babble will usually be grammatically correct in another language. Baby babble,
he infers, is the infant trying out various templates to see which one “works”
(by eliciting claps, hugs and other signs of approval). So a sentence that
seems to be a jumble of verbs and nouns when spoken in English, may well
be correctly ordered in another language.
Take, for example, the double negative, a favourite grammatical error among
very young children. “I don’t want no vegetables”, is a standard cry. It isn’t
perfect English, but it is textbook Spanish. Another common, early mistake is
dropping the definite article: “I want puppy.” Several languages, including
Russian, do not feature articles.
Yang’s theory takes, as its starting point, Noam Chomsky’s enduring idea that
there is a universal grammar embedded in the infant brain. Yang suggests that
RELATED STORIES
August 25 2006
Tongue-tied
August 24 2006
Fall of languages at GCSE
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July 08 2006
Why silence is golden
July 02 2006
You’re speaking my
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July 01 2006
Latin as a language for
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June 25 2006
Focus: The language
barrier
June 03 2006
Fresh take on English
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mixed-up baby talk is the toddler tossing out different variations of that
universal grammar.
This news means, alas, that the Spanish lessons are on hold.
Así es la vida
.
LB1 IS FAST becoming the most hotly disputed skeleton in palaeontological
history. The remains belonged, it was claimed in 2004, to a new species of
ancestral human being living 18,000 years ago. Other scientists have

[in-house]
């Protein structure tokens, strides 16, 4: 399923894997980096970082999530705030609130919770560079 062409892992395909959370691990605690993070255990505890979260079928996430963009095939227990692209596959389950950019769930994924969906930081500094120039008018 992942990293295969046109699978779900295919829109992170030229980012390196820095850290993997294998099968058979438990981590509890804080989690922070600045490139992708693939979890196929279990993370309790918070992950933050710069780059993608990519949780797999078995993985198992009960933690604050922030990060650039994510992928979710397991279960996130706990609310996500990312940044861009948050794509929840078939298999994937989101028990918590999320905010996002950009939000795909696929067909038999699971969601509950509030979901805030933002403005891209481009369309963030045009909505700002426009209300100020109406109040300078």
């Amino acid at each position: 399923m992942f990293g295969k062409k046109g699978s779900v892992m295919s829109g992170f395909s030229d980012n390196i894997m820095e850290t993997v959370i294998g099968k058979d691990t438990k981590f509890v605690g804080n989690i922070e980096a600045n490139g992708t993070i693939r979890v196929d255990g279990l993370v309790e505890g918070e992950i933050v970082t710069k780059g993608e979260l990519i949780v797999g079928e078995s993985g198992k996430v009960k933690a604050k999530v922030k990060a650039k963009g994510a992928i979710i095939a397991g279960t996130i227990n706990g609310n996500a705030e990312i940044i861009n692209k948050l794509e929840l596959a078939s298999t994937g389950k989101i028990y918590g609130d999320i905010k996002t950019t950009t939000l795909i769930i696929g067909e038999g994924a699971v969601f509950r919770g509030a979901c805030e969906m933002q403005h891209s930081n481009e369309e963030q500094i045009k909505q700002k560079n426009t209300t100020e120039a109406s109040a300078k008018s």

countered that the 3ft-tall Homo floresiensis, also called the hobbit, is not a
new hominid species but either a pygmy or a human being suffering from
microencephaly (a serious disorder that shrinks the brain and sometimes also
stunts growth). The academic clash is thrillingly ill-tempered; warring scientists
have described each others’ work as rubbish.
The original claim that Homo floresiensis was a miniature species of human
being living in Indonesia at the same time as Homo sapiens, came from Peter
Brown and Mike Morwood, of the University of New England, in Australia.
Nonsense, says Teuku Jacob, of Gadjah Mada University, in Indonesia. In a
paper published in the
Proceedings of the National Academy of Sciences
(PNAS) last week, he writes that 140 anatomical comparisons with human
specimens show that LB1 was a modern human being with important genetic
deformities. The hobbit, Professor Jacob and his co-authors insist, is not that
anatomically different from the Rampapasasa pygmies living near the cave
where LB1 was excavated.
Professor Brown complains that the PNAS paper is “unsupported by any
published research”. He says that Jacob’s inability to point to a modern
skeleton that matches the stature of the hobbit proves that LB1 deserves a
hominid classification all of its own.
The dust is far from settled. A forthcoming paper in the
Journal of Human
Evolution
, by researchers of the Australian National University, makes cranial
comparisons with various other skulls — belonging to healthy human beings,
microencephalic human beings, pygmies and other hominid species — and
suggests that LB1 may well be a new species of hominid after all.